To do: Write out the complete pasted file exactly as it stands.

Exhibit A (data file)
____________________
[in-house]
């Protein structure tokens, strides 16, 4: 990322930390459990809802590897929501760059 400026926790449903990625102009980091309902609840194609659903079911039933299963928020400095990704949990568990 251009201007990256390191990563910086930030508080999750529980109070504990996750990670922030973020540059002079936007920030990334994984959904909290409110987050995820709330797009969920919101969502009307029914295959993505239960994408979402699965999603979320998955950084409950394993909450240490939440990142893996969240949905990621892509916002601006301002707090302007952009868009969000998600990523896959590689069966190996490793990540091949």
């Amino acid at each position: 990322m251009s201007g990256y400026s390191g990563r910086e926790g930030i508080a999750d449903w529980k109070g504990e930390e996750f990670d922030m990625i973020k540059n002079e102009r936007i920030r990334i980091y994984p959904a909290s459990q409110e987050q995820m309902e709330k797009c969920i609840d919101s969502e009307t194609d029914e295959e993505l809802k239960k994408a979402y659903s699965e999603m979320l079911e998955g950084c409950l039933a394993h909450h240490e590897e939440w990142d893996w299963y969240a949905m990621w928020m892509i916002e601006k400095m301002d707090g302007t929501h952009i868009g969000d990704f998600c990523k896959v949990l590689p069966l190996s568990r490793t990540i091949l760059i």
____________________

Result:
[in-house]
């Protein structure tokens, strides 16, 4: 990322930390459990809802590897929501760059 400026926790449903990625102009980091309902609840194609659903079911039933299963928020400095990704949990568990 251009201007990256390191990563910086930030508080999750529980109070504990996750990670922030973020540059002079936007920030990334994984959904909290409110987050995820709330797009969920919101969502009307029914295959993505239960994408979402699965999603979320998955950084409950394993909450240490939440990142893996969240949905990621892509916002601006301002707090302007952009868009969000998600990523896959590689069966190996490793990540091949």
């Amino acid at each position: 990322m251009s201007g990256y400026s390191g990563r910086e926790g930030i508080a999750d449903w529980k109070g504990e930390e996750f990670d922030m990625i973020k540059n002079e102009r936007i920030r990334i980091y994984p959904a909290s459990q409110e987050q995820m309902e709330k797009c969920i609840d919101s969502e009307t194609d029914e295959e993505l809802k239960k994408a979402y659903s699965e999603m979320l079911e998955g950084c409950l039933a394993h909450h240490e590897e939440w990142d893996w299963y969240a949905m990621w928020m892509i916002e601006k400095m301002d707090g302007t929501h952009i868009g969000d990704f998600c990523k896959v949990l590689p069966l190996s568990r490793t990540i091949l760059i």